his return, he lived first with his mother, and, when she was banished,
with his great-grandmother, Livia Augusta, in praise of whom, after her
decease, though then only a boy, he pronounced a funeral oration in the
Rostra. He was then transferred to the family of his grandmother,
Antonia, and afterwards, in the twentieth year of his age, being called
by Tiberius to Capri, he in one and the same day assumed the manly habit,
and shaved his beard, but without receiving any of the honours which had
been paid to his brothers on a similar (257) occasion. While he remained
in that island, many insidious artifices were practised, to extort from
him complaints against Tiberius, but by his circumspection he avoided
falling into the snare [390]. He affected to take no more notice of the
ill-treatment of his relations, than if nothing had befallen them. With
regard to his own sufferings, he seemed utterly insensible of them, and
behaved with such obsequiousness to his grandfather [391] and all about
him, that it was justly said of him, “There never was a better servant,
nor a worse master.”

XI. But he could not even then conceal his natural disposition to
cruelty and lewdness. He delighted in witnessing the infliction of
punishments, and frequented taverns and bawdy-houses in the night-time,
disguised in a periwig and a long coat; and was passionately addicted to
the theatrical arts of singing and dancing. All these levities Tiberius
readily connived at, in hopes that they might perhaps correct the
roughness of his temper, which the sagacious old man so well understood,
that he often said, “That Caius was destined to be the ruin of himself
and all mankind; and that he was rearing a hydra [392] for the people of
Rome, and a Phaeton for all the world.” [393]

XII. Not long afterwards, he married Junia Claudilla, the daughter of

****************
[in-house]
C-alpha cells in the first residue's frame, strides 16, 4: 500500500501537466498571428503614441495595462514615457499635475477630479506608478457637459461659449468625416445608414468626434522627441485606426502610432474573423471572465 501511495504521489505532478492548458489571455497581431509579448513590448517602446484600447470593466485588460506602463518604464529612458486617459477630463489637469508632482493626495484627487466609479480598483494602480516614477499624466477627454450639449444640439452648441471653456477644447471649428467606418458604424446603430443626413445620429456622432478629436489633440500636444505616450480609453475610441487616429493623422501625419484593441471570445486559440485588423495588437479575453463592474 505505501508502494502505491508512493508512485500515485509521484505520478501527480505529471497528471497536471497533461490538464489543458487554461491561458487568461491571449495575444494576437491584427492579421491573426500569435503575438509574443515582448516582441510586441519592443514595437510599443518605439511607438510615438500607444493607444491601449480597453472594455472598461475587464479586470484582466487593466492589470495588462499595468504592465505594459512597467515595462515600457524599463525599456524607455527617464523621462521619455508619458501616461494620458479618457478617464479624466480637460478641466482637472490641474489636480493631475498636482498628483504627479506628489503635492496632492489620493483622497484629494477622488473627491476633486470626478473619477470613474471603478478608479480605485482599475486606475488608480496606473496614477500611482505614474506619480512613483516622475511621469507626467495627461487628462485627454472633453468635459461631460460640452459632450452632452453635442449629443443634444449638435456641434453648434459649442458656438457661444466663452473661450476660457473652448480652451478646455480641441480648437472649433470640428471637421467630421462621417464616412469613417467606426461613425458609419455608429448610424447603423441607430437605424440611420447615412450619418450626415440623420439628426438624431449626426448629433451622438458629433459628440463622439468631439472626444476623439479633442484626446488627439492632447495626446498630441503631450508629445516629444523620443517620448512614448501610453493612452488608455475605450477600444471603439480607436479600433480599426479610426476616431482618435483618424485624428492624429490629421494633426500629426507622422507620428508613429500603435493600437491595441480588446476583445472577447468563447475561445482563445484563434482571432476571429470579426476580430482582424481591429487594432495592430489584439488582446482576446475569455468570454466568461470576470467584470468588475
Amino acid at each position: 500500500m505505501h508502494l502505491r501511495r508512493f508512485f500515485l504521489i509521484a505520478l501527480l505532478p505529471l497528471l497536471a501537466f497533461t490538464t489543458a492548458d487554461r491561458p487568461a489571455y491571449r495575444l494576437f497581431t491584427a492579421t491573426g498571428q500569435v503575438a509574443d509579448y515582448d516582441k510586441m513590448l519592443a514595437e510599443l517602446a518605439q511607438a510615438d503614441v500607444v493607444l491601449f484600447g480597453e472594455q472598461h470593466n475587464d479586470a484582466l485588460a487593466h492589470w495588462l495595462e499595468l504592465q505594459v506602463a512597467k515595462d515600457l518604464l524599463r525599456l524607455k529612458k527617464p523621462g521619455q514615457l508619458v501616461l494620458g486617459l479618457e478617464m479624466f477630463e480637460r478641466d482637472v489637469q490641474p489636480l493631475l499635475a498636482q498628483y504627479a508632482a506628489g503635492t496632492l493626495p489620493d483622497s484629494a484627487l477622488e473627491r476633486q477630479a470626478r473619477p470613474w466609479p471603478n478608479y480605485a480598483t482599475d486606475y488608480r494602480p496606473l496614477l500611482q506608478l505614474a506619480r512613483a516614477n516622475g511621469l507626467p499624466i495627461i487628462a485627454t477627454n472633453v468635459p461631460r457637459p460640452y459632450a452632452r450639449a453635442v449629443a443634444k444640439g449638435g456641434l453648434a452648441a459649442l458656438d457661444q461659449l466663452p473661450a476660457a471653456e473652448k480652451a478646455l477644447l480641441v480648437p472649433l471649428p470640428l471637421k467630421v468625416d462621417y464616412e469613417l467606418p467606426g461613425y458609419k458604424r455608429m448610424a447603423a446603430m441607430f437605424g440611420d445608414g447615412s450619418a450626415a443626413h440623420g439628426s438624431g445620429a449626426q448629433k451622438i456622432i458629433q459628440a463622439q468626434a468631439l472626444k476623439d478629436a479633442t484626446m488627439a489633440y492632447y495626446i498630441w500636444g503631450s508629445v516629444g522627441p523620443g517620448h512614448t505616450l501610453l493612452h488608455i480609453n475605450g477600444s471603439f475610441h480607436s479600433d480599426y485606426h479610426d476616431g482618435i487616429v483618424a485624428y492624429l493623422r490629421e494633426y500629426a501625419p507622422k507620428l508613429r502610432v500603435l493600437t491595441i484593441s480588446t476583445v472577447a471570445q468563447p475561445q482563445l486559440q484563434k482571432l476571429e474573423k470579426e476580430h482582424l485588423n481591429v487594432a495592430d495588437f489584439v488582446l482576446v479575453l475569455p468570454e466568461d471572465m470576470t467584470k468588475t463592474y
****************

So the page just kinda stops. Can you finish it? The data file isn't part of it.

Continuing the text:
Marcus Silanus, a man of the highest rank. Being then chosen augur in
the room of his brother Drusus, before he could be inaugurated he was
advanced to the pontificate, with no small commendation of his dutiful
behaviour, and great capacity. The situation of the court likewise was
at this time favourable to his fortunes, as it was now left destitute of
support, Sejanus being suspected, and soon afterwards taken off; and he
was by degrees flattered with the hope of succeeding Tiberius in the
empire. In order more effectually to secure this object, upon Junia’s
dying in child-bed, he engaged in a criminal commerce with Ennia Naevia,
the wife (258) of Macro, at that time prefect of the pretorian cohorts;
promising to marry her if he became emperor, to which he bound himself,
not only by an oath, but by a written obligation under his hand. Having
by her means insinuated himself into Macro’s favour, some are of opinion
that he attempted to poison Tiberius, and ordered his ring to be taken
from him, before the breath was out of his body; and that, because he
seemed to hold it fast, he caused a pillow to be thrown upon him [394],
squeezing him by the throat, at the same time, with his own hand. One of
his freedmen crying out at this horrid barbarity, he was immediately
crucified. These circumstances are far from being improbable, as some
authors relate that, afterwards, though he did not acknowledge his having
a hand in the death of Tiberius, yet he frankly declared that he had
formerly entertained such a design; and as a proof of his affection for
his relations, he would frequently boast, “That, to revenge the death of
his mother and brothers, he had entered the chamber of Tiberius, when he
was asleep, with a poniard, but being seized with a fit of compassion,
threw it away, and retired; and that Tiberius, though aware of his
intention, durst not make any inquiries, or attempt revenge.”